• [0008]
    Fig. 1 is an illustrative view of the segmentation of a macro process into a plurality of tasks according to the present invention.
  • [0009]
    Fig. 2 is a timing diagram for flow control in adaptive pipelines according to the present invention.
  • [0010]
    Fig. 3 is an illustrative view for flow control in adaptive pipelines according to the present invention.
  • DETAILED DESCRIPTION OF THE INVENTION
  • [0011]
    Each thread or task of a macro process, as shown in Fig. 1, is considered to be an atomic image that executes uninterrupted on a mapped coprocessing device for a maximum preset time limit. In the television arts the human eye is sensitive to artifacts that show up at rates of 30 frames or 60 fields per second. Therefore adaptive pipelines for video applications are driven with a period of 33 milliseconds. This guarantees a throughput of 30 frames per second and also imposes a per-task latency of 33 milliseconds. Each macro process or client requested service is first segmented, as indicated above, into logical tasks with a process cycle, or time to finish (TF), and buffer memory requirement for each task. This preestimation on a logarithmic scale is noted as "network intelligence" in appropriate tables for each type of service request, such as transcoding. If a logical task does not meet the latency criteria, further segmentation is exercised. This approach is applied hierarchically until the grain of the task, perhaps optimized for the coprocessing devices, fits the latency bounds. To assure meeting the latency bounds, sub-optimum parameters may be chosen for some tasks. For example, while coding to generate an MPEG transport stream, one may drop from full CCIR-601 resolution to SIF resolution. Bounded multi-value specification of parameters provides flexibilities.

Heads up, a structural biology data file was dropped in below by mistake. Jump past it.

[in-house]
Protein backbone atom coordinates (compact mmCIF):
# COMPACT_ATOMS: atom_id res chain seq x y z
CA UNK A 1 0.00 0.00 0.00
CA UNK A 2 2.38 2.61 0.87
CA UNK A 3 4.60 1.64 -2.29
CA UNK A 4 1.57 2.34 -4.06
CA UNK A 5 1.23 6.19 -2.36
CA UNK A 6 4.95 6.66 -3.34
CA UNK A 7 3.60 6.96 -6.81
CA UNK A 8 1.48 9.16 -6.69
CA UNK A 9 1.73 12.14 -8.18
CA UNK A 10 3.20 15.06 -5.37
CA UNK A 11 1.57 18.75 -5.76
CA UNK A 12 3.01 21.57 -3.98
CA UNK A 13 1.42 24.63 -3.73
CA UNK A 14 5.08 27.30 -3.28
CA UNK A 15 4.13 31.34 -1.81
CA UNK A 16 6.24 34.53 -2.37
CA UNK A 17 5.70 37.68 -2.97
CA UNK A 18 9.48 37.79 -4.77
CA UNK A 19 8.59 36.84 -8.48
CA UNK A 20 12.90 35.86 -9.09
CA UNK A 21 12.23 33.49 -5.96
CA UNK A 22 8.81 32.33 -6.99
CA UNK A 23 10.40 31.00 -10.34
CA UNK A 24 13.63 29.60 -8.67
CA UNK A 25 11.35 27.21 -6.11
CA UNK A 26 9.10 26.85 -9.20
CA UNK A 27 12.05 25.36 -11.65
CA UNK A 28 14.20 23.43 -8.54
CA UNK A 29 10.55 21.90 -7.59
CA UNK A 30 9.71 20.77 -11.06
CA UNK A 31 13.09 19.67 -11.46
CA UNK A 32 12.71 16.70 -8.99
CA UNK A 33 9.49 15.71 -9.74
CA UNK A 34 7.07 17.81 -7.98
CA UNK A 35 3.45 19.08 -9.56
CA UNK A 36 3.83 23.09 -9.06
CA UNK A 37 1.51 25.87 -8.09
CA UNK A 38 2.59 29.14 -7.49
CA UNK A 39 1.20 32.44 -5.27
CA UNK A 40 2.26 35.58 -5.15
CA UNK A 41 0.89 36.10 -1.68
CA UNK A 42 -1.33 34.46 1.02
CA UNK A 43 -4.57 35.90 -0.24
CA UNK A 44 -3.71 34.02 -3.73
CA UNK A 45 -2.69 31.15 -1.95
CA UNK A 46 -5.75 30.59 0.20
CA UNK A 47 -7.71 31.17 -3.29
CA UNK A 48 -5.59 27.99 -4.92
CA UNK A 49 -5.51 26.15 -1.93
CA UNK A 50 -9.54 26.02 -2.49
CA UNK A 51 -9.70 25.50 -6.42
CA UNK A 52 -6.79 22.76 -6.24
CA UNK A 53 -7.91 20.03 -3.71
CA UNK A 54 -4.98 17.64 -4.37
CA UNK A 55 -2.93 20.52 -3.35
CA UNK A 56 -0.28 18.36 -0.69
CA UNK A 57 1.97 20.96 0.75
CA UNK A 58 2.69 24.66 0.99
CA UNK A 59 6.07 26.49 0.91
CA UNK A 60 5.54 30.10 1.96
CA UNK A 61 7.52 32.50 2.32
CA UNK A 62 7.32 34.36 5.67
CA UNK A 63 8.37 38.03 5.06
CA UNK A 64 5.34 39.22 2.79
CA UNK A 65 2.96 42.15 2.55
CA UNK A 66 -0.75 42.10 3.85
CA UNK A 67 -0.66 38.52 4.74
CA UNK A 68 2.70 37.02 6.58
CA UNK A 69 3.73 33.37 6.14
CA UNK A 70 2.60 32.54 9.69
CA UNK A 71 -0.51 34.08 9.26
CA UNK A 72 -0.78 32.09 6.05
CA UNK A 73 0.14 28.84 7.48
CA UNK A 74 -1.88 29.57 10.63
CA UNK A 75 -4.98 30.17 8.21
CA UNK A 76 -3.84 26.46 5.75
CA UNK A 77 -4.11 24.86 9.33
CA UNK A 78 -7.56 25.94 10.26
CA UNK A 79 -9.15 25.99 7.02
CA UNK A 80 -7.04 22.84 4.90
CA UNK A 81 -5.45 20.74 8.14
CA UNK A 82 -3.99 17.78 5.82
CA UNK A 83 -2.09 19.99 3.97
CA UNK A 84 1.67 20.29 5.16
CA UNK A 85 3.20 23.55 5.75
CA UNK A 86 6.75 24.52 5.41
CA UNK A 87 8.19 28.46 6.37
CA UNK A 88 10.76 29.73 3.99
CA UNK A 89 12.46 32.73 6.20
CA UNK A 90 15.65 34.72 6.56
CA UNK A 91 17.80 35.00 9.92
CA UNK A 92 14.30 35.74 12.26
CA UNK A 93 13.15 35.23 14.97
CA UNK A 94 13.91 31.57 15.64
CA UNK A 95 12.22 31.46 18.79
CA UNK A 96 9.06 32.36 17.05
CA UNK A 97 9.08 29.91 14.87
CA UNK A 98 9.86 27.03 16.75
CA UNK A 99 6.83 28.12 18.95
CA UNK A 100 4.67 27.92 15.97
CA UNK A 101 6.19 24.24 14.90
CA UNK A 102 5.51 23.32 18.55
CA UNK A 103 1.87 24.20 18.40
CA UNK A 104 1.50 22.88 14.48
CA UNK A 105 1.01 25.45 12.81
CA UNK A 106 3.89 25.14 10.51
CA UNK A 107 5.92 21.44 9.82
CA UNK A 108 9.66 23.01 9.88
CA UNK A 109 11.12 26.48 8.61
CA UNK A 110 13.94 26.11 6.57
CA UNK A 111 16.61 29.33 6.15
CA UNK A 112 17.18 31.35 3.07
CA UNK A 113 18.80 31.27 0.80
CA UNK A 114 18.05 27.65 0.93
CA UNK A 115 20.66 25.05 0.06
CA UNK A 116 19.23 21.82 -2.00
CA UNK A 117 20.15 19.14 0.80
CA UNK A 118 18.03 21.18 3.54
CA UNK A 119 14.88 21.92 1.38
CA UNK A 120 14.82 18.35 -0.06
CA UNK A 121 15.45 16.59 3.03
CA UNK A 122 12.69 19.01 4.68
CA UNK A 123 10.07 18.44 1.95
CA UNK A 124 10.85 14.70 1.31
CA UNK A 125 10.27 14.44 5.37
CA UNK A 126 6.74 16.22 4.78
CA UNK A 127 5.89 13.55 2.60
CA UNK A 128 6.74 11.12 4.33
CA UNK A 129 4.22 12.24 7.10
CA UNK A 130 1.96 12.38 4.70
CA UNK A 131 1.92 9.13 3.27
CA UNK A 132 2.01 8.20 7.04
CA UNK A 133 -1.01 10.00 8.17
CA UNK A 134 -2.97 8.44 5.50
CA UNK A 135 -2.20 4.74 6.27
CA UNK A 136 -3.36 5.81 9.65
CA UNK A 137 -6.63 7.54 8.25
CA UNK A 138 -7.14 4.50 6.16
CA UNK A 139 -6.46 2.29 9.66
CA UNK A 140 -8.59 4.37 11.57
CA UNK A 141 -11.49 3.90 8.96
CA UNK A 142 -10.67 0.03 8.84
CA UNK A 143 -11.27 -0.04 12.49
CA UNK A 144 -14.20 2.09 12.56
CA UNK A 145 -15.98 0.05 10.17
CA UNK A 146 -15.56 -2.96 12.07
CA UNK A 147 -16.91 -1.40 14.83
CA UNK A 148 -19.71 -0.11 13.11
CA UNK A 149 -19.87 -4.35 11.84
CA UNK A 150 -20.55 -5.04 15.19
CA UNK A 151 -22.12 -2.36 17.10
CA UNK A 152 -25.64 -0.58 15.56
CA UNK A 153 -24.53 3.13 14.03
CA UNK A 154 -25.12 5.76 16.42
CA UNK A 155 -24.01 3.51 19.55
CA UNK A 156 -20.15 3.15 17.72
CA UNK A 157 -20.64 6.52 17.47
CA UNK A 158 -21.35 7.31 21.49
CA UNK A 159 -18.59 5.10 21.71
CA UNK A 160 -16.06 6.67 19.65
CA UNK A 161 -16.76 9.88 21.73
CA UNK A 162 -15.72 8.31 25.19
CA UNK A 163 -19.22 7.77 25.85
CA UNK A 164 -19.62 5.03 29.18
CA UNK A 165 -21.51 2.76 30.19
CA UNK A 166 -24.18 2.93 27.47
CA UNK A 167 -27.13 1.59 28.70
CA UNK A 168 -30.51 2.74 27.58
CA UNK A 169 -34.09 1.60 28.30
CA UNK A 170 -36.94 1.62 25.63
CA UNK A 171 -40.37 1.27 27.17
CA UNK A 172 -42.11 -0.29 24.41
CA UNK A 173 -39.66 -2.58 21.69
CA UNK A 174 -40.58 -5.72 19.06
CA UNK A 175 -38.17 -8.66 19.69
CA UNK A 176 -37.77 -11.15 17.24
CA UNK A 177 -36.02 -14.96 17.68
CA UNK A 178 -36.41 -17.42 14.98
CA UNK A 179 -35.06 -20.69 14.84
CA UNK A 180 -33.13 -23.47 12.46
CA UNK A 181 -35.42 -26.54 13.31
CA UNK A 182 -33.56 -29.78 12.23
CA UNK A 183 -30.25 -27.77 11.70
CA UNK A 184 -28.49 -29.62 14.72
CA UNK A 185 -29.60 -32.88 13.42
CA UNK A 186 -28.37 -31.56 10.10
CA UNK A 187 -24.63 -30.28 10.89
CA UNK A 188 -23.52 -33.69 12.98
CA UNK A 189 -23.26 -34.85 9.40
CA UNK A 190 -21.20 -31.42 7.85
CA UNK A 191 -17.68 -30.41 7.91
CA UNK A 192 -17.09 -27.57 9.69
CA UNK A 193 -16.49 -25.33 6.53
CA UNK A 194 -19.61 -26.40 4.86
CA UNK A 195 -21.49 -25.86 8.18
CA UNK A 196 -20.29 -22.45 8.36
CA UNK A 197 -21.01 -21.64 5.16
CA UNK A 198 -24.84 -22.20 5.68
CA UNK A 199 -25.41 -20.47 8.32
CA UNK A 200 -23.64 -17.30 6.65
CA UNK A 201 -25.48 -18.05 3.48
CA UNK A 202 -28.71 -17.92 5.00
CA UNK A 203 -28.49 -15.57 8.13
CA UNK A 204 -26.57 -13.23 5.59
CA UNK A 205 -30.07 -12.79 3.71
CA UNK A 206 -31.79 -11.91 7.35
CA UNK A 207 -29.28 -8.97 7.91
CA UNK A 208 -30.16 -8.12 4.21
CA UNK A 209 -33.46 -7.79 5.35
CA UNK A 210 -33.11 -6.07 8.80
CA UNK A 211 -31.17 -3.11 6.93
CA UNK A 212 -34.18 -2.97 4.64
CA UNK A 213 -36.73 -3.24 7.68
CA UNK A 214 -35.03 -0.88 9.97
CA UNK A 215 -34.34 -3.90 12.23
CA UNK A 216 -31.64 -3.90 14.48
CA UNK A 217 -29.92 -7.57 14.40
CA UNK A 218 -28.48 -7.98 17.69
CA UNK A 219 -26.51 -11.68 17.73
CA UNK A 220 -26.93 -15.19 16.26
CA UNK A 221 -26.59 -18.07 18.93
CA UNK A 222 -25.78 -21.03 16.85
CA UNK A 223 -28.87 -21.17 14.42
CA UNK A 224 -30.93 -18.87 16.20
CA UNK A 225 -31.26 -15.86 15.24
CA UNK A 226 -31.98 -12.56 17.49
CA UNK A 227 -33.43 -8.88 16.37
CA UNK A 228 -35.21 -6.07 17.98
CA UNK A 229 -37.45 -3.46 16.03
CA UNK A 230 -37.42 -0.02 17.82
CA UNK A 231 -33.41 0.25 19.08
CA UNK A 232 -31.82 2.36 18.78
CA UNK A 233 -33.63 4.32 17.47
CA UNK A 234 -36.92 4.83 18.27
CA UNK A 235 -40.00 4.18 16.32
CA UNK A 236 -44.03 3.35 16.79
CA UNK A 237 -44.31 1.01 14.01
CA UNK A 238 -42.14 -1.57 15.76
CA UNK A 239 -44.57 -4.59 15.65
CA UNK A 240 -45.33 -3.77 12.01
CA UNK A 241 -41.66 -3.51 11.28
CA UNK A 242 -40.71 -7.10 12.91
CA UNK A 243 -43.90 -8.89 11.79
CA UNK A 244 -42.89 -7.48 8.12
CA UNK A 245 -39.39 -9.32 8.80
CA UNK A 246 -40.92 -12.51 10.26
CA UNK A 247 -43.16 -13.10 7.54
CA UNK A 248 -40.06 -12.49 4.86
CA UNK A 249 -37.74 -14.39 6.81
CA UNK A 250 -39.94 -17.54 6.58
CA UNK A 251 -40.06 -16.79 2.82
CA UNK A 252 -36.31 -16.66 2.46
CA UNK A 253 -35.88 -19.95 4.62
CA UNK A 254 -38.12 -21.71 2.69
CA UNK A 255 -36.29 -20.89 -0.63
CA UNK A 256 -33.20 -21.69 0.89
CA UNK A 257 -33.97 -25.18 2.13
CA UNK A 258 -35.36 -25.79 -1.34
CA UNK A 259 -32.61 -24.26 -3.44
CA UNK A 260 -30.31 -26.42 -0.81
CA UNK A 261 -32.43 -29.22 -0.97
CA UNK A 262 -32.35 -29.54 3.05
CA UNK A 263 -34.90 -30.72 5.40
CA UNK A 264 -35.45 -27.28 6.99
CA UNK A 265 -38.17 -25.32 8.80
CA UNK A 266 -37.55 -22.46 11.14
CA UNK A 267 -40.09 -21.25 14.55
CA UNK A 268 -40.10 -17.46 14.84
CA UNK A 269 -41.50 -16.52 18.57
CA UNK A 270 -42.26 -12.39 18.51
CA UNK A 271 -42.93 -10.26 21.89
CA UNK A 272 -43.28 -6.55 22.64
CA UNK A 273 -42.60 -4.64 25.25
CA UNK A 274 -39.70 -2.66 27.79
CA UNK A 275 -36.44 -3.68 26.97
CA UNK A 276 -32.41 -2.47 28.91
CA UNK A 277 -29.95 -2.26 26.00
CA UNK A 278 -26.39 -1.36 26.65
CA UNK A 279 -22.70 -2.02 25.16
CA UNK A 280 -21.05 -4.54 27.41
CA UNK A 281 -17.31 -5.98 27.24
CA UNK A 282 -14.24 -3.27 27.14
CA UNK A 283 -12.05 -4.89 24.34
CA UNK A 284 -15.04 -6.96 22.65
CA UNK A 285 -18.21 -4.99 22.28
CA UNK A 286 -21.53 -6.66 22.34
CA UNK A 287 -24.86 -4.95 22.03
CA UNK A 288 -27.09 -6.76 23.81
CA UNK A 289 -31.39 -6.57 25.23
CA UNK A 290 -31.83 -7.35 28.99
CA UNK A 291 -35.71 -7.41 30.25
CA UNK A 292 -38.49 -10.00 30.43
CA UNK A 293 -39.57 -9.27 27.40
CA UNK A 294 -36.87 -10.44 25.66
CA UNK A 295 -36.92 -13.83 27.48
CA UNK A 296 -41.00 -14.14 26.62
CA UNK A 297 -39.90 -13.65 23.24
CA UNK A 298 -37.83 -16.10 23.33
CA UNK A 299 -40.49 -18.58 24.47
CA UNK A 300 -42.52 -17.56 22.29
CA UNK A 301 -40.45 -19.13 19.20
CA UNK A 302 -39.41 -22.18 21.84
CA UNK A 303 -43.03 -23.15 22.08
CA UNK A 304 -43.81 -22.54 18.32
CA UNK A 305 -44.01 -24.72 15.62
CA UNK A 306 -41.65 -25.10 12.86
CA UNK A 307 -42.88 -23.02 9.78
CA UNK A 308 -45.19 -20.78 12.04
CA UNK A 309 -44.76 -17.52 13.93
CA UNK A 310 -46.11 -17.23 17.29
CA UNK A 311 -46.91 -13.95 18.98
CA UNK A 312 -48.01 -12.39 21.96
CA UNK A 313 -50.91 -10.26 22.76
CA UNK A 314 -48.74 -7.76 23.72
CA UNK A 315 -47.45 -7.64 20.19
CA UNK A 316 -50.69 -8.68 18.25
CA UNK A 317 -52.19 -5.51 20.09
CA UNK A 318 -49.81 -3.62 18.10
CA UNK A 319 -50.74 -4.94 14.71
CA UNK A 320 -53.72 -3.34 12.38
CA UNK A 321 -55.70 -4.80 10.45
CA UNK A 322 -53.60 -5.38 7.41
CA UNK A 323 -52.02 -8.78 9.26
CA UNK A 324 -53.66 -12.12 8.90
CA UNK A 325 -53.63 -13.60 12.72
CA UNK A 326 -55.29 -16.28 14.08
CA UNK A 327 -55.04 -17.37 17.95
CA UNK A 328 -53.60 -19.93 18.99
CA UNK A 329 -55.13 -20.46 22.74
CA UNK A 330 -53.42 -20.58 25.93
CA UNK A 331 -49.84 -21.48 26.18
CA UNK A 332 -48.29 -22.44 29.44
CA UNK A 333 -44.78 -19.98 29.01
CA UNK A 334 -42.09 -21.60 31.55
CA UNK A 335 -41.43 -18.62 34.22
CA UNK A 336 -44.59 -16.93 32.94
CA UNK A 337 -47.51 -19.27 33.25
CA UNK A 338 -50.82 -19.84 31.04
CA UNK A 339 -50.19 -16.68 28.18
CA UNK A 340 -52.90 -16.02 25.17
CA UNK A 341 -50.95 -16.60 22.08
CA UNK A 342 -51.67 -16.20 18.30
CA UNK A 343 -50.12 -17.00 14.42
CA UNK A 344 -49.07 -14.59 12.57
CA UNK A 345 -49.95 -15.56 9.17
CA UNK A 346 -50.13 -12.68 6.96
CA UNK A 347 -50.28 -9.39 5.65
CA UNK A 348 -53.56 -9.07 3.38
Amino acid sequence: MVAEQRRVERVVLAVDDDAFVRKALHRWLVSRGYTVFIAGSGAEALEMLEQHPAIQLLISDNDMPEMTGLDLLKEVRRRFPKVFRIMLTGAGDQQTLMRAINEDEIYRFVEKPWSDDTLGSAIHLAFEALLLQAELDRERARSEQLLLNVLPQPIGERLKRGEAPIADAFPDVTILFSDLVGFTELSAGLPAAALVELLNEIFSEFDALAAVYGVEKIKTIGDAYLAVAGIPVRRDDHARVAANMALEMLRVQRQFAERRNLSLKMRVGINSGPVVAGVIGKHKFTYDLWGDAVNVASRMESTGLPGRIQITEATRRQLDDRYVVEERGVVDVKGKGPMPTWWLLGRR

• [0012]
    Referring now to Figs. 2 and 3 an illustrative transcoding macro process 10 is shown segmented into decoding 12, filtering 14 and encoding 16 threads or tasks. A plurality of buffer pools 18-24 store the data being processed between tasks. The light and dark squares within each of the buffer pools 18-24 represent respectively empty and full buffers, with the size representative of either compressed (narrow in width) or uncompressed (wide in width) video data for this transcoding illustration. Compressed data is received in a buffer in the first buffer pool 18, where it is accessed by the decoding task 12. The decoding task 12 then outputs the uncompressed data into a buffer of the next buffer pool 20. Likewise the filtering task 14 reads uncompressed data from the buffer of the second buffer pool 20 and writes filtered data into a buffer of the next buffer pool 22. Finally the encoding task 16 reads the filtered data from the buffer of the third buffer pool 22 and writes compressed data into a buffer of the final buffer pool 24. The resulting compressed data is returned to the requesting client from the buffer of the final buffer pool 24. Each time the data is placed into a buffer of one of the buffer pools 18-24 it is marked with a time of allocation (TAC) to the buffer pool.
  • [0013]